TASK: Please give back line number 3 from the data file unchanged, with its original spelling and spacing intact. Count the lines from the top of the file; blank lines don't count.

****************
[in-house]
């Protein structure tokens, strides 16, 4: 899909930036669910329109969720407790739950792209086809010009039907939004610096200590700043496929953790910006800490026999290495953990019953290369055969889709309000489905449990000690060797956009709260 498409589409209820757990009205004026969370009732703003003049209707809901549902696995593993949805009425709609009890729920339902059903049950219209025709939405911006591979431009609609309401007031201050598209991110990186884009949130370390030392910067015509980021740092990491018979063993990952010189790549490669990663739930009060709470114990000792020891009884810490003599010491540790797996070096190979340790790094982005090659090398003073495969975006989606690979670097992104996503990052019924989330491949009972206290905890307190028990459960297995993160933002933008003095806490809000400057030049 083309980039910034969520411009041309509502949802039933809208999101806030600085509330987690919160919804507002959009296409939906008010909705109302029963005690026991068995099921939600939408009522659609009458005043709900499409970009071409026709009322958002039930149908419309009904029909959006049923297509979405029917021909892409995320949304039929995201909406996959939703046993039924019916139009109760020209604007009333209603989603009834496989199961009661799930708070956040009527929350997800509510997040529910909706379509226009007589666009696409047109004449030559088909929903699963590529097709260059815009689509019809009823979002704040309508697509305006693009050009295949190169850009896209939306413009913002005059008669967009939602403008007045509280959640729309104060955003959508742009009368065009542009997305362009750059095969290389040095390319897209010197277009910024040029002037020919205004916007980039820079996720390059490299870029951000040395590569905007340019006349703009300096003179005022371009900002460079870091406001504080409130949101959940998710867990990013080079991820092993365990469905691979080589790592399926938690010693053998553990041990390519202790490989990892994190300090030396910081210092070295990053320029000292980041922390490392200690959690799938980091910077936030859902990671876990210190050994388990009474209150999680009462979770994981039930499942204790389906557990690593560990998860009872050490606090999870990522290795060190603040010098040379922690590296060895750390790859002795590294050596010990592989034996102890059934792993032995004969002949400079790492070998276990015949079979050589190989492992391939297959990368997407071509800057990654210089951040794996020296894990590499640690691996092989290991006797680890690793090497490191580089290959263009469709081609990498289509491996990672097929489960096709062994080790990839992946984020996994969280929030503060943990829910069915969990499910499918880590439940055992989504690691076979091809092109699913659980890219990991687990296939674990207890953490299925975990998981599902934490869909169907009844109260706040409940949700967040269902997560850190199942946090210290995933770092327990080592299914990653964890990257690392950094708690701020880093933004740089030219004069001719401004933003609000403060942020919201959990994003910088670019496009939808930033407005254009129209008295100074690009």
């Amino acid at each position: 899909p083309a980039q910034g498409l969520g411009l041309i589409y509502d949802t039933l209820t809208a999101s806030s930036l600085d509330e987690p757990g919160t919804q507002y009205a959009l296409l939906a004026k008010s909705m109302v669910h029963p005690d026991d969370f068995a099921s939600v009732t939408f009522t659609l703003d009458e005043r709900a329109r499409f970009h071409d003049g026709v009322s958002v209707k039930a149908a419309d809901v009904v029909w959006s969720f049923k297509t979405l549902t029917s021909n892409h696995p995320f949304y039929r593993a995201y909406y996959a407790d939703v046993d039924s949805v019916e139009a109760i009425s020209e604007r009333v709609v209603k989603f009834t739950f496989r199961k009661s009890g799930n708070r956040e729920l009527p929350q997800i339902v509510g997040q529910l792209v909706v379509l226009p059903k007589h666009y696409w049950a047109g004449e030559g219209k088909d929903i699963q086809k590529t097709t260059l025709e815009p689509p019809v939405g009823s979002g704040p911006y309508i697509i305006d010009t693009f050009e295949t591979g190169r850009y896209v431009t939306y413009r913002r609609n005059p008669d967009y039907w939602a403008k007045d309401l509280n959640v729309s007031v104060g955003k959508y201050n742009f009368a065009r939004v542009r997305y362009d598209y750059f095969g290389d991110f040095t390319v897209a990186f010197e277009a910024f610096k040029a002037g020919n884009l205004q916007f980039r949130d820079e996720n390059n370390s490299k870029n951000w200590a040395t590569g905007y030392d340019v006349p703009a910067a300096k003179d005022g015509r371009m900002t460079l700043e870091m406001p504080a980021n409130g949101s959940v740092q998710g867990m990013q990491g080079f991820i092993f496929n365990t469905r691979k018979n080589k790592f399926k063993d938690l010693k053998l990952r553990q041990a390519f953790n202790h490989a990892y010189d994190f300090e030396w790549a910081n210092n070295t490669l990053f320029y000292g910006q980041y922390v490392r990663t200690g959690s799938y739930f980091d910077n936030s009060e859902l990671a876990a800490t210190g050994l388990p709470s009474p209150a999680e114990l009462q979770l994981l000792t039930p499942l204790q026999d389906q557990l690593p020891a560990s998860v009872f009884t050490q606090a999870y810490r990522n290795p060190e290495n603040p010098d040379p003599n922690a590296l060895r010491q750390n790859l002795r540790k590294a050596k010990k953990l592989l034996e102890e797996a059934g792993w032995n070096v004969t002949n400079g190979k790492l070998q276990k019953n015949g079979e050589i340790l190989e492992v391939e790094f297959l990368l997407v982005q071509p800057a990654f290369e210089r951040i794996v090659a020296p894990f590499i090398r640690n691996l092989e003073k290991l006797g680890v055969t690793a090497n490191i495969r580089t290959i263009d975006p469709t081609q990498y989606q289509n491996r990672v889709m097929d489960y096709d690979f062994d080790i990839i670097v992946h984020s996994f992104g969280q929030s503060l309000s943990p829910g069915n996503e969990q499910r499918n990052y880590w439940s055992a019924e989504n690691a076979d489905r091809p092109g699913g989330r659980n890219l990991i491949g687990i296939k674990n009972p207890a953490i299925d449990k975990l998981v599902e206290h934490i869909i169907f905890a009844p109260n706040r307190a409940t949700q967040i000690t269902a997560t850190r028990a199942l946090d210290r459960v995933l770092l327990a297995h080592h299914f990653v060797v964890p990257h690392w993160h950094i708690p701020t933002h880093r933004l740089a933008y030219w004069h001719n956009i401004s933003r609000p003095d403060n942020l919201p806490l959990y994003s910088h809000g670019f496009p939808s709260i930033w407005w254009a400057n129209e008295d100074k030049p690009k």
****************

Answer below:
């Amino acid at each position: 899909p083309a980039q910034g498409l969520g411009l041309i589409y509502d949802t039933l209820t809208a999101s806030s930036l600085d509330e987690p757990g919160t919804q507002y009205a959009l296409l939906a004026k008010s909705m109302v669910h029963p005690d026991d969370f068995a099921s939600v009732t939408f009522t659609l703003d009458e005043r709900a329109r499409f970009h071409d003049g026709v009322s958002v209707k039930a149908a419309d809901v009904v029909w959006s969720f049923k297509t979405l549902t029917s021909n892409h696995p995320f949304y039929r593993a995201y909406y996959a407790d939703v046993d039924s949805v019916e139009a109760i009425s020209e604007r009333v709609v209603k989603f009834t739950f496989r199961k009661s009890g799930n708070r956040e729920l009527p929350q997800i339902v509510g997040q529910l792209v909706v379509l226009p059903k007589h666009y696409w049950a047109g004449e030559g219209k088909d929903i699963q086809k590529t097709t260059l025709e815009p689509p019809v939405g009823s979002g704040p911006y309508i697509i305006d010009t693009f050009e295949t591979g190169r850009y896209v431009t939306y413009r913002r609609n005059p008669d967009y039907w939602a403008k007045d309401l509280n959640v729309s007031v104060g955003k959508y201050n742009f009368a065009r939004v542009r997305y362009d598209y750059f095969g290389d991110f040095t390319v897209a990186f010197e277009a910024f610096k040029a002037g020919n884009l205004q916007f980039r949130d820079e996720n390059n370390s490299k870029n951000w200590a040395t590569g905007y030392d340019v006349p703009a910067a300096k003179d005022g015509r371009m900002t460079l700043e870091m406001p504080a980021n409130g949101s959940v740092q998710g867990m990013q990491g080079f991820i092993f496929n365990t469905r691979k018979n080589k790592f399926k063993d938690l010693k053998l990952r553990q041990a390519f953790n202790h490989a990892y010189d994190f300090e030396w790549a910081n210092n070295t490669l990053f320029y000292g910006q980041y922390v490392r990663t200690g959690s799938y739930f980091d910077n936030s009060e859902l990671a876990a800490t210190g050994l388990p709470s009474p209150a999680e114990l009462q979770l994981l000792t039930p499942l204790q026999d389906q557990l690593p020891a560990s998860v009872f009884t050490q606090a999870y810490r990522n290795p060190e290495n603040p010098d040379p003599n922690a590296l060895r010491q750390n790859l002795r540790k590294a050596k010990k953990l592989l034996e102890e797996a059934g792993w032995n070096v004969t002949n400079g190979k790492l070998q276990k019953n015949g079979e050589i340790l190989e492992v391939e790094f297959l990368l997407v982005q071509p800057a990654f290369e210089r951040i794996v090659a020296p894990f590499i090398r640690n691996l092989e003073k290991l006797g680890v055969t690793a090497n490191i495969r580089t290959i263009d975006p469709t081609q990498y989606q289509n491996r990672v889709m097929d489960y096709d690979f062994d080790i990839i670097v992946h984020s996994f992104g969280q929030s503060l309000s943990p829910g069915n996503e969990q499910r499918n990052y880590w439940s055992a019924e989504n690691a076979d489905r091809p092109g699913g989330r659980n890219l990991i491949g687990i296939k674990n009972p207890a953490i299925d449990k975990l998981v599902e206290h934490i869909i169907f905890a009844p109260n706040r307190a409940t949700q967040i000690t269902a997560t850190r028990a199942l946090d210290r459960v995933l770092l327990a297995h080592h299914f990653v060797v964890p990257h690392w993160h950094i708690p701020t933002h880093r933004l740089a933008y030219w004069h001719n956009i401004s933003r609000p003095d403060n942020l919201p806490l959990y994003s910088h809000g670019f496009p939808s709260i930033w407005w254009a400057n129209e008295d100074k030049p690009k």